|Authors: ||W. Bogaerts|
|Title: ||Hands-on: Introduction to Silicon Photonics Circuit Design|
|Format: ||International Course|
|Publication date: ||6/2021|
|Journal/Conference/Book: ||Optical Fiber Communication Conference
|Location: ||United States|
|Citations: ||Look up on Google Scholar
In this course, we start hands-on with circuit design in silicon photonics. As fabrication technology is steadily improving, the emphasis in silicon photonic design is gradually shifting from component design to circuit design. We compose hierarchical circuits from libraries of basic building blocks, use parametric circuit models and simulation in frequency domain and time domain, and generate a circuit layout. We look into the effects of variability and imperfections on circuit performance using Monte-Carlo simulations, and learn how to design wavelength filter circuits based on Mach-Zehnder interferometers and arrayed waveguide gratings (AWG). The largest part of the course is hands-on, using an on-line learning environment based on Jupyter python notebooks powered by Luceda Photonicsâ€™s IPKISS design tools. The participants can use this environment during the course session and continue to use it for a few months after the course. In that period, they will also get the opportunity to create a small design that will be fabricated using the e-beam technology developed by the Canadian SiEPIC program. This design will be characterized and the measurement data will be made available on the same learning platform for analysis.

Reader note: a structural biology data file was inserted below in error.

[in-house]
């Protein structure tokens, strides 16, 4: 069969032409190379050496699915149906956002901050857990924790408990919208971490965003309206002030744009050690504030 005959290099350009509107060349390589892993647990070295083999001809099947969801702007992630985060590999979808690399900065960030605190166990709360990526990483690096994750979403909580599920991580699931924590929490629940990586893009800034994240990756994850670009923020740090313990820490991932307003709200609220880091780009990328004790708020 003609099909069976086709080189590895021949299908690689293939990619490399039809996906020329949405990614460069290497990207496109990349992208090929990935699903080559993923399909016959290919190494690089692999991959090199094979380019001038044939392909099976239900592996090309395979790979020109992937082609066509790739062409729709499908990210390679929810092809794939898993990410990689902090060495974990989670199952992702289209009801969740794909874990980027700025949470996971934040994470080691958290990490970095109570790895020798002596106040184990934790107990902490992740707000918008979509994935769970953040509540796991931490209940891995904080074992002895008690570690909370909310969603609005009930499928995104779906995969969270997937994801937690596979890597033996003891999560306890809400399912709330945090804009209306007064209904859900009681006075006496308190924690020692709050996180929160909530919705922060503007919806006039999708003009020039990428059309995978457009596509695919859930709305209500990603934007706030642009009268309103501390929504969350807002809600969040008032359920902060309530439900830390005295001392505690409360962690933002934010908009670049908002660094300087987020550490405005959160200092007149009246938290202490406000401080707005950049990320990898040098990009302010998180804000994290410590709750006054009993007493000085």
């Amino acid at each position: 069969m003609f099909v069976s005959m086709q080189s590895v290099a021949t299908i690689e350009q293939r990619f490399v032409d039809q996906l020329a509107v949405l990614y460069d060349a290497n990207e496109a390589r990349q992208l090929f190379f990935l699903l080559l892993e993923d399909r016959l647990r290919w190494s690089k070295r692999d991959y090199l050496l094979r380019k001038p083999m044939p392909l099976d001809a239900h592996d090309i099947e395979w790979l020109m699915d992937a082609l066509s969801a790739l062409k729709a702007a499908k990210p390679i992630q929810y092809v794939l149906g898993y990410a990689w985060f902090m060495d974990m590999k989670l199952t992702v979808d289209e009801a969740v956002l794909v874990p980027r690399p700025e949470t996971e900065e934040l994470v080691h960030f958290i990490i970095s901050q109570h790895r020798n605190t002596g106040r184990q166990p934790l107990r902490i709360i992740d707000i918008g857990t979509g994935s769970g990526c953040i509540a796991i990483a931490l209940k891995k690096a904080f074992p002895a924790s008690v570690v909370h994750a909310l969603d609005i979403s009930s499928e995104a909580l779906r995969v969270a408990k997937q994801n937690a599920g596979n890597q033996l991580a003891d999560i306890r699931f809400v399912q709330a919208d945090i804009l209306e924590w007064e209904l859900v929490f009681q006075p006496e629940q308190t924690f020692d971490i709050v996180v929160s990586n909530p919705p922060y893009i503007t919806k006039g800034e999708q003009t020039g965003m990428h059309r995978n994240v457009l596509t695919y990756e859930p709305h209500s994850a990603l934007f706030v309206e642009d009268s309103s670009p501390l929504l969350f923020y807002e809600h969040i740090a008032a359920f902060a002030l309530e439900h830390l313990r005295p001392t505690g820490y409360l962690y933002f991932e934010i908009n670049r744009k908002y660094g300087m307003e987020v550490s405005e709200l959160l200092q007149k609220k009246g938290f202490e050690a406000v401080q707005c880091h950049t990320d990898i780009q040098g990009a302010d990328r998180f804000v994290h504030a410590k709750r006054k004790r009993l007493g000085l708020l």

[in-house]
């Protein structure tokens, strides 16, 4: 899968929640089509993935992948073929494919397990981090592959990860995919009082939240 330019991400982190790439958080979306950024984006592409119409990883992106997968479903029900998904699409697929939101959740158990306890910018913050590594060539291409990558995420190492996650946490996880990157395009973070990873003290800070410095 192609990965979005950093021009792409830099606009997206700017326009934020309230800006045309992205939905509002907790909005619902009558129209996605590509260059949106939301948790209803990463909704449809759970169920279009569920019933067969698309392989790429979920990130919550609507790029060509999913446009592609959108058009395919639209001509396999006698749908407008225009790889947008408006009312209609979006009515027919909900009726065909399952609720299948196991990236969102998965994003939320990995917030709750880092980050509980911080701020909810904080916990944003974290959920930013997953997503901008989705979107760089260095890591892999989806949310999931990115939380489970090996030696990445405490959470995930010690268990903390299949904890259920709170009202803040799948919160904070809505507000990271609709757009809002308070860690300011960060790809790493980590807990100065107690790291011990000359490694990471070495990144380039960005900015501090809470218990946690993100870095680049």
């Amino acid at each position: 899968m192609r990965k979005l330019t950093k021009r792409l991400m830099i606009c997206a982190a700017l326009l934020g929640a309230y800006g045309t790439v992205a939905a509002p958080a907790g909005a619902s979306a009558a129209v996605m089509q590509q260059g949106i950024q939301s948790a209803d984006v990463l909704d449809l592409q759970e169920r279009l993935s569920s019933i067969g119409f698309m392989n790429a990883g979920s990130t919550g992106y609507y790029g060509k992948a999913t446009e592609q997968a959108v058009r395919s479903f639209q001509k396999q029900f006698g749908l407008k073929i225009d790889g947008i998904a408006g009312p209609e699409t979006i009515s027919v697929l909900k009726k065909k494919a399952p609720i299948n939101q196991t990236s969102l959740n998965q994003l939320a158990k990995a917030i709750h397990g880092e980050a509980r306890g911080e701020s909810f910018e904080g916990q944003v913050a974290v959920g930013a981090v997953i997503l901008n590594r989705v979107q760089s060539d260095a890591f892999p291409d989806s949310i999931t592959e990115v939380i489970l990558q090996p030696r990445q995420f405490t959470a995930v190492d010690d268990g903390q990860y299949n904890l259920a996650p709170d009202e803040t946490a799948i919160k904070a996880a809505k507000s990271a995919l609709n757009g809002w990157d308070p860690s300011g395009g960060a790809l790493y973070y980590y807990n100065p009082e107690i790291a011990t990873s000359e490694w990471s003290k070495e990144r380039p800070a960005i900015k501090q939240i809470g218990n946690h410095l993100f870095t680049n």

Through this course, the participants will become familiar with the overall design flow, and acquire an awareness of important doâ€™s and donâ€™tâ€™s in photonic circuit design, especially in a high-contrast system such as silicon photonics. They will become familiar with circuit layout and simulation (time domain and wavelength domain) and the basics of integrated optical filter design. Also, they can go through the entire process of actually creating a design and analyzing the results of the measurements.
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